In Netherlands, crowned-for-life monarchs step down when they feel new blood is required.
In UK, monarchs serve for life but politicians retire when it’s time for new blood.
In India, politicians rule their fiefs (states, parties, constituencies) like monarchs. They rule for life, long after they’ve become prehistoric relics and a drag on their own legacies. And when they finally go, they pass on their fiefs to their frequently inept heirs, biological or ideological.
Been finding it interesting (more so intriguing) to note that after encountering efficient, non corrupt processes in countries like UK, the solutions for India from Indians here are still mostly on lines of:
- ‘Shoot all the leaders’,
- ‘Congress is corrupt, BJP will bring ram rajya’,
- ‘Anna Hazare is the saviour’,
- ‘we need a dictatorship’ (which, both the above options might easily deliver), my etc.
No one, not even the most intelligent, insightful IIT/IIM educated folk I’ve met or read, suggest what I find to be the obvious: ‘strong, independent government institutions’.
The strength of western democracies isn’t derived from non-corrupt leaders (they are corrupt here too, just not in such an open manner), or from being led by a god anointed party or leader (highly religious states in EU seem to have higher corruption), or from a great leader(!) who has lead them into a shining future.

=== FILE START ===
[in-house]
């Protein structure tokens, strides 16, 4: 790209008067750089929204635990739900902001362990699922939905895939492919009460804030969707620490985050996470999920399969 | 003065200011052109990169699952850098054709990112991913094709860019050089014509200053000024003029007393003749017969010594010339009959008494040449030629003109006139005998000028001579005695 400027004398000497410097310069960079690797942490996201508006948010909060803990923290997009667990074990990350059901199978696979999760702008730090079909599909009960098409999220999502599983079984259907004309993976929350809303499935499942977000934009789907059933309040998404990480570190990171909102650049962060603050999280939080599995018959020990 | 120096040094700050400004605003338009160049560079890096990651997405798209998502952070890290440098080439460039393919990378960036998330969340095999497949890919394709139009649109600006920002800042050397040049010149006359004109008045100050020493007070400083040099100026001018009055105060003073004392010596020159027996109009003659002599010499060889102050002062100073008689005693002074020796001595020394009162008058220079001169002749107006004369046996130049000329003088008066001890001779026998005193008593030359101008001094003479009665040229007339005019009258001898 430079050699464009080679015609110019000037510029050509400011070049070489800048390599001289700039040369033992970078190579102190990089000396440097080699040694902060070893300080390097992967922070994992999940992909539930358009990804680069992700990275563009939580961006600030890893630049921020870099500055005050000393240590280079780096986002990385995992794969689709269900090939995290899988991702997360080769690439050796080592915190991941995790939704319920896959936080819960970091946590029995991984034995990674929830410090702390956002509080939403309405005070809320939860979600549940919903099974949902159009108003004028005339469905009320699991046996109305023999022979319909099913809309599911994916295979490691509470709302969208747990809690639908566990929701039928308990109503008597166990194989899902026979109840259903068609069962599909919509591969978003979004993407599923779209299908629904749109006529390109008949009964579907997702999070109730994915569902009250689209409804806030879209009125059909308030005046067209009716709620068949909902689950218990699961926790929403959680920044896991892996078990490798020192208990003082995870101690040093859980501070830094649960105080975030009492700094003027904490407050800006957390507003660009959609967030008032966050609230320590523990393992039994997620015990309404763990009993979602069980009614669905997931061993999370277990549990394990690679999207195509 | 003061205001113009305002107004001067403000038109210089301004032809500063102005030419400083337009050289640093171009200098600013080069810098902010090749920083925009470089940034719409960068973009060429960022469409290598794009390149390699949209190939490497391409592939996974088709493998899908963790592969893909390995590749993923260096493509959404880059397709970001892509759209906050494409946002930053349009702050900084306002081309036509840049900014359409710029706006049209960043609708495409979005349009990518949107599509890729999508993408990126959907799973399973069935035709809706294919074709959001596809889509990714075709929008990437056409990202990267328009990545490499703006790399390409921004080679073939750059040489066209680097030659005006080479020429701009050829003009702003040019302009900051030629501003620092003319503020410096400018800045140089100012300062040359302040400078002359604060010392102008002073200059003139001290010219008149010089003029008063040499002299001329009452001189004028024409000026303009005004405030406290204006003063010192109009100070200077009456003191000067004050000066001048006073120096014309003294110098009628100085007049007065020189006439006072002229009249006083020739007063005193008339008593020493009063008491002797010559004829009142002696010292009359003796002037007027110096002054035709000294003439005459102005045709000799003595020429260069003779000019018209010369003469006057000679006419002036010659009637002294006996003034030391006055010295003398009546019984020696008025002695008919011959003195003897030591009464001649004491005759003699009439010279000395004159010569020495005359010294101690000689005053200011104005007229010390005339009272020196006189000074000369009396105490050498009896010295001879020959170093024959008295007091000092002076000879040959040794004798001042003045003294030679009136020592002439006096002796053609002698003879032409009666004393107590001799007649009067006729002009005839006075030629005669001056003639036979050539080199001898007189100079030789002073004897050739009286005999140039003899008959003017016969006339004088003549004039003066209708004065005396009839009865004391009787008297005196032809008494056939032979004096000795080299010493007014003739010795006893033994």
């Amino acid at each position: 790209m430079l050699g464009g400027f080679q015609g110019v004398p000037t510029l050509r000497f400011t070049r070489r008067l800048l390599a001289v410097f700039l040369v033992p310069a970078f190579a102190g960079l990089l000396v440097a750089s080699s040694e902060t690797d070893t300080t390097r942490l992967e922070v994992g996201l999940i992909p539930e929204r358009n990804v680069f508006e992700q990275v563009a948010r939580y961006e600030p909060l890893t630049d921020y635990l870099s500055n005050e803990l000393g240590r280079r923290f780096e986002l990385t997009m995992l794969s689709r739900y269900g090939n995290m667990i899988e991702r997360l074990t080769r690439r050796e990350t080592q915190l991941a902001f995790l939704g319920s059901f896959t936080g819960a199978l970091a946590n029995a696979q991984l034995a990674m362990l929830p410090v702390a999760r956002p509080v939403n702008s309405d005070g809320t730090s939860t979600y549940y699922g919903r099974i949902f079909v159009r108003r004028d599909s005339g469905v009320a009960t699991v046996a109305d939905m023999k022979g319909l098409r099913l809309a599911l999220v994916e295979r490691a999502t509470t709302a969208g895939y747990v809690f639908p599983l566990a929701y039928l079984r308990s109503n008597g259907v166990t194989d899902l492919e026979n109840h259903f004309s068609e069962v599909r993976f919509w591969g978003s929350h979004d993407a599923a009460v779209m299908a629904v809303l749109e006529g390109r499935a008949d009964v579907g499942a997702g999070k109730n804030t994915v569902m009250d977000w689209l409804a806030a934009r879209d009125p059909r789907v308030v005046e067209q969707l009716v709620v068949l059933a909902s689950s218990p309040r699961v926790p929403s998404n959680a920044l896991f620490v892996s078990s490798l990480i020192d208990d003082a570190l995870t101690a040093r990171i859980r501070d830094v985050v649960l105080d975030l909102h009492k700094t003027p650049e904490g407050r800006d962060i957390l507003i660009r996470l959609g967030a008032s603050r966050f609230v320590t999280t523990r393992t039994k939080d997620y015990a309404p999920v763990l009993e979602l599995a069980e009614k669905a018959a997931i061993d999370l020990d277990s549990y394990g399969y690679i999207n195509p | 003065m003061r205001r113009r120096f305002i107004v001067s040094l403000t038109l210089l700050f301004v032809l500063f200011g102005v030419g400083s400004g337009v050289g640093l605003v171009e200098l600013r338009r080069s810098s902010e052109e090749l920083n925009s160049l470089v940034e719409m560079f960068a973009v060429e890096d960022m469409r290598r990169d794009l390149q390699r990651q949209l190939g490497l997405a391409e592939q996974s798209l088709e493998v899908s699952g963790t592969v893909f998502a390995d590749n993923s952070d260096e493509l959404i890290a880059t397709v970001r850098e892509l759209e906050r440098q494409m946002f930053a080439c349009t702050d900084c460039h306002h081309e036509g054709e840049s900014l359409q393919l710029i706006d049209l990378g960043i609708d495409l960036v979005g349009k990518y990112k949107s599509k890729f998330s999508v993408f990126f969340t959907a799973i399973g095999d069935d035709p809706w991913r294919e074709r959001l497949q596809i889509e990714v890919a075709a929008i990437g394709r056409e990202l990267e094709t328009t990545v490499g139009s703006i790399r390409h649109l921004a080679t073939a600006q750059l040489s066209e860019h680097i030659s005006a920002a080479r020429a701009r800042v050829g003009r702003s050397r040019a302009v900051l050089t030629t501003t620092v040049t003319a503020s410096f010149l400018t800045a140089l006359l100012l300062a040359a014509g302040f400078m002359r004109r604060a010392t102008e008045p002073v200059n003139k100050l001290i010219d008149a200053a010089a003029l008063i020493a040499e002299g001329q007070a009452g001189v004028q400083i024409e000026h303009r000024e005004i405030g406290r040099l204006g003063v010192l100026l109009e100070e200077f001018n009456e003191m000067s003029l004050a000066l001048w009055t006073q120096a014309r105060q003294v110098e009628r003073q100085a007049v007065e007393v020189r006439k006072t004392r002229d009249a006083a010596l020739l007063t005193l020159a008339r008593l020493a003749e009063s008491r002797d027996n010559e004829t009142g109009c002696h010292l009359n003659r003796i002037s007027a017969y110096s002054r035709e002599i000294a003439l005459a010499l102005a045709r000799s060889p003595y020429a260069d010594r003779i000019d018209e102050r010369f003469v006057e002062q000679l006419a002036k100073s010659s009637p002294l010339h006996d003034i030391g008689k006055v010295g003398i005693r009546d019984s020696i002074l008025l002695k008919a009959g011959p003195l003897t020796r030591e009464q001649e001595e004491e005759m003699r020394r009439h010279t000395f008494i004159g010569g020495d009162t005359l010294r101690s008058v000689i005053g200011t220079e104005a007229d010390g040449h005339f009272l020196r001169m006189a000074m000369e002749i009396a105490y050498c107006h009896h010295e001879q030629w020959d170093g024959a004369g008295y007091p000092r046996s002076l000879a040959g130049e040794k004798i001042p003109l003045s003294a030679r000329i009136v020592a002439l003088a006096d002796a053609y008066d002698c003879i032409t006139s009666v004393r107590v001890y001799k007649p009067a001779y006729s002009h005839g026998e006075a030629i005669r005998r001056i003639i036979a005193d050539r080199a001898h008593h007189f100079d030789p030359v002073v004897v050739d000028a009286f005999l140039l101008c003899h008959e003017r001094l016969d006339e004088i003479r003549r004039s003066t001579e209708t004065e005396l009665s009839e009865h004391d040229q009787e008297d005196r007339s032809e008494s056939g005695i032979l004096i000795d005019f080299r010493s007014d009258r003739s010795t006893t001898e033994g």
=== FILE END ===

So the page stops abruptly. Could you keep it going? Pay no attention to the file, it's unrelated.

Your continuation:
The strength of western democracy, IMO, is derived from its strong institutions which deliver what they are responsible for, irrespective of – government of the day, mood of the populace and mood of the boss. More importantly, institutions which, while consistently delivering their responsibilities, rarely over reach.
About time that we stopped thinking in terms of individuals and personalities, and started thinking in terms of institutions, organisations, structures and processes. Yes, it’s boring, it doesn’t let you (or anyone) be a hero. But, it delivers. Time, after time.
Continue reading Institutions
The Mayor added that the situation he found himself in was typically British. “I am proud to be British. No other country or culture in the world would have a situation where the mayor of the host city goes into a ballot for tickets for his family and gets rejected.”
He joked: “I suspect Locog has done this deliberately to cheer up everyone else.”
Don’t even try this as a joke with a politician in India!